Road-Tripping 1,120 Miles In Tesla Model S From Seattle To Los Angeles – Video


Hellcat, With Its Real World MPG Of Like 2, Isn't An Ideal Road Tripper

Hellcat, With Its Real World MPG Of Like 2, Isn’t An Ideal Road Tripper

Don’t worry, you’ve got the right video… It starts off with discussing the new Dodge Charger SRT Hellcat for a few seconds (a horrible road-tripper due to its awful MPG rating).

Car Advice then takes a Tesla Model S P85+ on a 1,120 mile road trip from Seattle to Los Angeles.  How does it fare?

Per Car Advice:

“The plan: to drive from Seattle to Los Angeles, a trip of more than 1800 kilometres – almost the same distance as traversing the Hume Highway from Brisbane to Melbourne. And, just like you would if you drove that trip, we’d be travelling through three states to our final destination.”

“Charging up: the idea is to rely upon the Tesla Supercharger network for as much of the journey as is possible – thus enabling us to figure out whether the car copes in its ideal environment.”

Road Trip Time!

Road Trip Time!

“The potential problems: running out of charge between cities, or when exploring beyond the Supercharger route.”“There are two major limitations when it comes to electric cars – battery range and charging infrastructure.”

“Without either of these, you’ll be hard-pressed to travel any more than 150 kilometres using a conventional pure electric vehicle. But electric car startup brand Tesla and its luxury-focused Model S turn convention on its head.”

“That’s because this sleek liftback sedan has the longest battery range of any pure electric – that is, non plug-in hybrid – car ever made, with up to 460 kilometres of claimed range. Aussie cars will come attached to an even higher claim, with 504km of range.”

The Model S did not fail to impress!

Who needs gas to road trip? Certainly not Car Advice, or the countless others who have road-tripped a Model S.

Just for the record, the Charger Hellcat SRT officially gets 13 MPG city and 22 highway.  And yes, it comes with a $1,700 gas guzzler tax.  Seriously, who would buy a car such as the Charger Hellcat in this day and age?

Back to the Model S.  Have you found it to be a capable road-tripper? Any gripes?

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15 responses to "Road-Tripping 1,120 Miles In Tesla Model S From Seattle To Los Angeles – Video"
  1. George Parrott says:

    I have driven the same route from Portland to Sacramento twice in my S85 and it functioned perfectly, but the Woodburn Supercharger location is about a good 3 blocks from the actual shopping stores, so one of my trips the weather was hellishly raining and there is no way I would have walked to the mall without a snorkel that day. The presenter also failed to note great “road food” at two of the other possible Superchargers which are either AT or very convenient to, Black Bear Diner restaurants with huge serving breakfast options.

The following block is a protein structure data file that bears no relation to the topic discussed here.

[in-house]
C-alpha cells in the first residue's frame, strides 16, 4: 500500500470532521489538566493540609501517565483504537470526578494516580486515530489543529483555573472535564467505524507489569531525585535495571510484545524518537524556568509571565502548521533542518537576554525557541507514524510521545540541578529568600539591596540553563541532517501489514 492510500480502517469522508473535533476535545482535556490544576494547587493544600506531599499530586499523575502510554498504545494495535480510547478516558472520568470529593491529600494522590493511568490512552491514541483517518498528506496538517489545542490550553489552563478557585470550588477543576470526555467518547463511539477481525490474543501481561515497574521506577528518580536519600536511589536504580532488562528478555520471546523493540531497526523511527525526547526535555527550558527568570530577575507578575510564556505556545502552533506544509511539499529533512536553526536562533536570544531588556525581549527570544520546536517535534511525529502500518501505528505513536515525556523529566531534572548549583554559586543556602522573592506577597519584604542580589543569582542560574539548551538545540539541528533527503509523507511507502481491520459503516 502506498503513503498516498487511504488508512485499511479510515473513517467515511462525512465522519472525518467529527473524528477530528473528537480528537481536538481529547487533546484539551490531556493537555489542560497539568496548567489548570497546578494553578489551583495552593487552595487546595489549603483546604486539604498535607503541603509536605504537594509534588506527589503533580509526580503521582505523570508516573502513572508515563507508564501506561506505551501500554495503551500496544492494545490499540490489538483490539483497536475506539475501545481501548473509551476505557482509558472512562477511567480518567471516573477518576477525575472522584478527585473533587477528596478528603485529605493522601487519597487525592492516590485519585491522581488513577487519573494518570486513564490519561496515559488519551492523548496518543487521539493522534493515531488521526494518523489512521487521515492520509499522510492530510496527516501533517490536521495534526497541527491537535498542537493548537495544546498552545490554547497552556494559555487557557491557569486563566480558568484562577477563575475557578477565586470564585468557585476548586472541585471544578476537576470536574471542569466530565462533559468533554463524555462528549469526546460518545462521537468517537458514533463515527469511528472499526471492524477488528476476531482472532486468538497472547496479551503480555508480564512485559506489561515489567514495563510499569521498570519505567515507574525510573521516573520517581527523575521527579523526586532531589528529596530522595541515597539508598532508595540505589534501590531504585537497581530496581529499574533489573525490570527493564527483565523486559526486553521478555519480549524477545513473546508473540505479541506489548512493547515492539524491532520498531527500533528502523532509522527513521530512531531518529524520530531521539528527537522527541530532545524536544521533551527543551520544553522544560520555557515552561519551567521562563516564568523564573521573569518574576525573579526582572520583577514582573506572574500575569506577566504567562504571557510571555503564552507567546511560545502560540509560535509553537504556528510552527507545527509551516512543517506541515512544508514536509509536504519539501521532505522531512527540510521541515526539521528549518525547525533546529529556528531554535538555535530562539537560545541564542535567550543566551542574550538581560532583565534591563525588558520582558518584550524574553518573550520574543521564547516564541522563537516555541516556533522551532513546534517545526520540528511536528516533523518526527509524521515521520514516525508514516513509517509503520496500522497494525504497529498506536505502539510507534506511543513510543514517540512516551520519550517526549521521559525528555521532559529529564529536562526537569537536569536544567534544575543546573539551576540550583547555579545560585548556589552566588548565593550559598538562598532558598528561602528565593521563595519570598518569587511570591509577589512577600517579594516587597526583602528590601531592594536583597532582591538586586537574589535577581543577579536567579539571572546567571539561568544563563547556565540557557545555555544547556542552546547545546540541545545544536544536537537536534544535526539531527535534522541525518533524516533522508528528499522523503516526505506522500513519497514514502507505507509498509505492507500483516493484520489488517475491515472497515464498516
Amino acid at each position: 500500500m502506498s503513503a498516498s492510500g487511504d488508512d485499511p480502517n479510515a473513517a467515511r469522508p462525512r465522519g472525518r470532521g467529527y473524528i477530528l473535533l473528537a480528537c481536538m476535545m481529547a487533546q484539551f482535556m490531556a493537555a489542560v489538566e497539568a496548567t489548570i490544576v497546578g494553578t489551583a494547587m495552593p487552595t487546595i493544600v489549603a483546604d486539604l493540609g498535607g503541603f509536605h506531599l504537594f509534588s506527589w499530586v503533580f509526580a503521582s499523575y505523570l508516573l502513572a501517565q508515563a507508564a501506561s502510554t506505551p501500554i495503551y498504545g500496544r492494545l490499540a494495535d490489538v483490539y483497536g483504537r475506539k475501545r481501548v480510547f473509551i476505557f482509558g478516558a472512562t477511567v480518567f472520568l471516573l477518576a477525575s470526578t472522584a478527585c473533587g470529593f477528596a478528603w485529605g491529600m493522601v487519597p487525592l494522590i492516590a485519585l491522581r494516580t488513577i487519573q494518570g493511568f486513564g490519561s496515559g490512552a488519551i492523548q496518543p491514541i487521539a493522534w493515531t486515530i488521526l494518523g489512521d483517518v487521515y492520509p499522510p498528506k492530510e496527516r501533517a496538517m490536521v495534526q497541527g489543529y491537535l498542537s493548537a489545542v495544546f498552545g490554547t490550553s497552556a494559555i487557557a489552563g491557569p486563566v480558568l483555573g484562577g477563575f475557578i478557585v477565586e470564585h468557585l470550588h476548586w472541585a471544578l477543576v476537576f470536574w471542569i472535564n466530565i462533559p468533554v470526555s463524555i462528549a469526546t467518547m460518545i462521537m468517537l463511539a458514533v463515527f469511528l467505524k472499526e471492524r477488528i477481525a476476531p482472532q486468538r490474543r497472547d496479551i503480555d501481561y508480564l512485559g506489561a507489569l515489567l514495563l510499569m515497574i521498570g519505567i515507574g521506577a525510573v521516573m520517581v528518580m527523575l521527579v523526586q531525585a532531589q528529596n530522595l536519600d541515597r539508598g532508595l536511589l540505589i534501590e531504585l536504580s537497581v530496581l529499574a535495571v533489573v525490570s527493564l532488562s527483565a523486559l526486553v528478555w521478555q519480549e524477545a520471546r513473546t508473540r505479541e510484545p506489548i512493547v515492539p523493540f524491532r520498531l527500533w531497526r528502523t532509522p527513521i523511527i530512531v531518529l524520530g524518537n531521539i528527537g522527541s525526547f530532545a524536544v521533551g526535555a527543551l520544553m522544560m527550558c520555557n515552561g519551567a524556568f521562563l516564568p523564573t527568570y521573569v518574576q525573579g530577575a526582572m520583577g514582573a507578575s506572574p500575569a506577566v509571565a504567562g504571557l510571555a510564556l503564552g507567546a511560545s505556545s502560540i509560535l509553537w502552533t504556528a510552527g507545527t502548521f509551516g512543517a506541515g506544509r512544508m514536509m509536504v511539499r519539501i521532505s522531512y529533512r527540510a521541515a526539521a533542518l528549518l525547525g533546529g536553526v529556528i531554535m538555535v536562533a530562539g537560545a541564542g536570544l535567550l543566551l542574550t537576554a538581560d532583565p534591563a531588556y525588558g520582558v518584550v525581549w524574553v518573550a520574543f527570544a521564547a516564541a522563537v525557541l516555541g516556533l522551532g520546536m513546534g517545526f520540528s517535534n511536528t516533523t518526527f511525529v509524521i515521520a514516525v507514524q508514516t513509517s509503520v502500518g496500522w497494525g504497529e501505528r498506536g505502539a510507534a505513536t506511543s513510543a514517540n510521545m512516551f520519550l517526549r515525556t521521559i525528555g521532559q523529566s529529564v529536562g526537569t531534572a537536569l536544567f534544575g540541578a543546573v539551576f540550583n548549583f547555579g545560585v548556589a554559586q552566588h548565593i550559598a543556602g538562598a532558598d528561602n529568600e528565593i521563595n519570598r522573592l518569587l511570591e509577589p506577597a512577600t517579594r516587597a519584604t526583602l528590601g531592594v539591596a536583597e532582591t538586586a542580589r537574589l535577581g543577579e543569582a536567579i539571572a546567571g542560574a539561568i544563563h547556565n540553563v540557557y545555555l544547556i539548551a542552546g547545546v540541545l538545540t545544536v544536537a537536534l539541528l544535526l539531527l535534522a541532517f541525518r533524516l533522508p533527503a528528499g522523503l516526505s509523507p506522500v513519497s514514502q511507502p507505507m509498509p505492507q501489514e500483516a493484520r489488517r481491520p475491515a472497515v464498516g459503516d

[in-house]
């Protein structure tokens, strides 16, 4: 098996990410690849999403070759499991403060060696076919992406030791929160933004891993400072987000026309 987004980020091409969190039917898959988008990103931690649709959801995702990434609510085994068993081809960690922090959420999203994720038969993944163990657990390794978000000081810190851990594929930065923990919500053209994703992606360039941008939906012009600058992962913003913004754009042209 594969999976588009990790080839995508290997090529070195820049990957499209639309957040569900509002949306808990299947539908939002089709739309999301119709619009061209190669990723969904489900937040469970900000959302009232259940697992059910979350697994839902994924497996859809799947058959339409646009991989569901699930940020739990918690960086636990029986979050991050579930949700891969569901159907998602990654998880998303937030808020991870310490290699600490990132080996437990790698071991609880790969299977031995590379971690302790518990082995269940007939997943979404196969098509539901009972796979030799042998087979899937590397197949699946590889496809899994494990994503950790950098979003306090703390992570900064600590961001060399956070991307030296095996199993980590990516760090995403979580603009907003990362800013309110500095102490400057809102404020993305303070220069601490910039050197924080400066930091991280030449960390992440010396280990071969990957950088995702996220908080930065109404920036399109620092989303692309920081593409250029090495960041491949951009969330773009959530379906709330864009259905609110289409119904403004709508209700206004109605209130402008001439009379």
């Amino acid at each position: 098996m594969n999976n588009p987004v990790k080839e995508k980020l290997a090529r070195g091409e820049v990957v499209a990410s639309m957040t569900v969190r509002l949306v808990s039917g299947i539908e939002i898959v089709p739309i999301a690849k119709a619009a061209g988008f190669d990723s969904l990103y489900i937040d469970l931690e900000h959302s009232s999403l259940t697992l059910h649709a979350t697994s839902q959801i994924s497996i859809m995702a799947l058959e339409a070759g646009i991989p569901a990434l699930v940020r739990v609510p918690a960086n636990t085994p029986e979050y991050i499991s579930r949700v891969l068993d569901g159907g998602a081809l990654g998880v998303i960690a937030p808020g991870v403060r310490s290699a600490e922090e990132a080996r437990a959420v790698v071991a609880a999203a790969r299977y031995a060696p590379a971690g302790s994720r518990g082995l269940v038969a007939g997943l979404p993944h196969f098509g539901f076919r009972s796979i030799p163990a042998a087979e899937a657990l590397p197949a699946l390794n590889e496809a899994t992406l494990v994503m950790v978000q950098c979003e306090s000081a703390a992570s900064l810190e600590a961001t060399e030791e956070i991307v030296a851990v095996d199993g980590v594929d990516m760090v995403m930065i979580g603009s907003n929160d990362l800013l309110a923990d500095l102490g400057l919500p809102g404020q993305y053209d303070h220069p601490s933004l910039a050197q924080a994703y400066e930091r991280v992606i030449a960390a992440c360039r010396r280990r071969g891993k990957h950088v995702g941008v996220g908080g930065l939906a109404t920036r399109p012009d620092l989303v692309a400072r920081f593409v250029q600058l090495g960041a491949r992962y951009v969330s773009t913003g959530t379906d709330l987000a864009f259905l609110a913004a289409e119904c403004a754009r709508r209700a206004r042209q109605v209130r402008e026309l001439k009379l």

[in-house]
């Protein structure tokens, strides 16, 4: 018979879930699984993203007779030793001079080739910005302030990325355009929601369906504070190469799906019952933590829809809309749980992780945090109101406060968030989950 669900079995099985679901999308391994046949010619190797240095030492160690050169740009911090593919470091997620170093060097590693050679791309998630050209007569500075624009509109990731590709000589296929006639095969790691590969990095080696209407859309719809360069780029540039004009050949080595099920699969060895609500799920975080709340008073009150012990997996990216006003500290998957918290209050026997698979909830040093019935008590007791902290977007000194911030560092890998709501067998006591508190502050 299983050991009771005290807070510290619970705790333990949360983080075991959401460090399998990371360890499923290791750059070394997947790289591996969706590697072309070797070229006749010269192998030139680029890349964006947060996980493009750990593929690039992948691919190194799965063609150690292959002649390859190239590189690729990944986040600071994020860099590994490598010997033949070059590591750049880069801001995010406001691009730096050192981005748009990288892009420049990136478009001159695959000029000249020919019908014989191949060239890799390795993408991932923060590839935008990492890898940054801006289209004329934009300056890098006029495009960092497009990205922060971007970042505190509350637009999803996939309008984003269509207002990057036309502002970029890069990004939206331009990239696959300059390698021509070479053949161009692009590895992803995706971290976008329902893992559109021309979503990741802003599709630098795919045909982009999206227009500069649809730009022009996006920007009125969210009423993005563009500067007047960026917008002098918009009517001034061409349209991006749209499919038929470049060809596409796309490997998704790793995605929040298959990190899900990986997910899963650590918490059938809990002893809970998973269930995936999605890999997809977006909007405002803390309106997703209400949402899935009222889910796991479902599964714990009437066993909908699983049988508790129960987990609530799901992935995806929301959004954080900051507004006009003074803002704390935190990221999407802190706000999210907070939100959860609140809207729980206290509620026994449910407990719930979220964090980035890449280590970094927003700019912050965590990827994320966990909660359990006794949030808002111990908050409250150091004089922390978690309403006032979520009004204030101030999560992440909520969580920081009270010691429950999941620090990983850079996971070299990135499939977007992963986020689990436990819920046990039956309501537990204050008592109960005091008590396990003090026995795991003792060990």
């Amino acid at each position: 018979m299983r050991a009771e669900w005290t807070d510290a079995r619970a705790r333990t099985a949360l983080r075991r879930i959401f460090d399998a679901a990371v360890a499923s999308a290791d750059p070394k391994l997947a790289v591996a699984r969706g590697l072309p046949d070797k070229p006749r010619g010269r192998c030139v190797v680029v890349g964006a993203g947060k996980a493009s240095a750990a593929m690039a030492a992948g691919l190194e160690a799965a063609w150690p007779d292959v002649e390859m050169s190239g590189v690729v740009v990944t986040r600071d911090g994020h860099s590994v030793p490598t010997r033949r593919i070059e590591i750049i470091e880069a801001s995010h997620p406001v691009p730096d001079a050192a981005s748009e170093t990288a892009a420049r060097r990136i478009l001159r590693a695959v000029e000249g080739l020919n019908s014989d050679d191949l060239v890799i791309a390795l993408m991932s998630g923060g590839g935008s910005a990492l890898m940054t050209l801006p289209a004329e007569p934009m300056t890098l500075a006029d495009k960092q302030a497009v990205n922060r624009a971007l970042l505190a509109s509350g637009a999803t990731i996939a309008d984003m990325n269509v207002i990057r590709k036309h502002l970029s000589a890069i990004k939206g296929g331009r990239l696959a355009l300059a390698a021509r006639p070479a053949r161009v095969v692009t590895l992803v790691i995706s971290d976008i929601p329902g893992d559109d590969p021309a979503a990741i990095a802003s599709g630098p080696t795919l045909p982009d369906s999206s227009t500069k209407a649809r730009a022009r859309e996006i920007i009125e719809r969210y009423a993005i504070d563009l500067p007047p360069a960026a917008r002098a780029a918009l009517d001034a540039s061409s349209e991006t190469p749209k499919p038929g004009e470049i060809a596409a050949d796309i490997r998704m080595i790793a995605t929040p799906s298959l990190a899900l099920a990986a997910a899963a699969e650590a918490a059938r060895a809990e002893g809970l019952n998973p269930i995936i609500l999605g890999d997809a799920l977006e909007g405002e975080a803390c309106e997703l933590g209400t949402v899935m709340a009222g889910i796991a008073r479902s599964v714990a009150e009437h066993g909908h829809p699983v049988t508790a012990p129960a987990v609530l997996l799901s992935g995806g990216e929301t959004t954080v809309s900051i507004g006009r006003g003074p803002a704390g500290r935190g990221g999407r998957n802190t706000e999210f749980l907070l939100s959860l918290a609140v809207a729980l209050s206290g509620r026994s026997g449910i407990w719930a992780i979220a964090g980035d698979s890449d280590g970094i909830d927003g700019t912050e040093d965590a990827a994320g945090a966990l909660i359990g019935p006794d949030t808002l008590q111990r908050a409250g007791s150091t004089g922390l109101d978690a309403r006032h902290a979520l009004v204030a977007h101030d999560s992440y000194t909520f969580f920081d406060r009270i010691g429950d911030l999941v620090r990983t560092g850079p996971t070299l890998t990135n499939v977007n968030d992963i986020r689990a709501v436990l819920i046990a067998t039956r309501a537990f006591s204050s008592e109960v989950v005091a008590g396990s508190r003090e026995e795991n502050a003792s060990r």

1. Mikael says:

      No frunk is complete without an electric foldable scooter 😛 (with an optional home made umbrella holder 😉 )

    2. Miggy says:

      Great review over a 1800km road trip and a lot better than most of the reviews done by local USA car magazines/web-sites.

  2. George Parrott says:

    I also lived in and owned an apartment in Adelaide, Australia, and I see no current Tesla proposal for any Supercharger to get back and forth from Adelaide to Melbourne. Too bad, as some of my Adelaide friends could well be candidates for a Model S or a Model 3 when that arrives.

    1. Mikael says:

      I find it very surprising that the first goal of the Australian superchargers weren’t to connect Adelaide, Melbourne, Canberra and Sydney.

    2. George: I’m sure Adelaide-Melbourne is in the works…give it a little time. The company can’t do everything at once.

  3. What’s the point of this article?
    “With mere km to spare we made it to our destination!
    We make it to LA after 1800 km and almost a week of driving … our road trip is over.”

    This reviewer appears too have a case “Supercharger station anxiety” … passing by a number of supercharger locations, only to worried they won’t made it to the last one before the battery charge is depleted. The Broder effect lives on in e-car reviews.

    Sadly the Hellcat wasn’t seen in the video of the trip. It would have been nice to see a little gas-needle anxiety as drivers alternated between the Hellcat and P85D+. Perhaps the point being that CarAdvise journalist couldn’t afford the gas for the trip, so the HellCat got left behind. Confirms that ICE-age is thawing and “super-ICE cars” may go extinct as noted in the intro.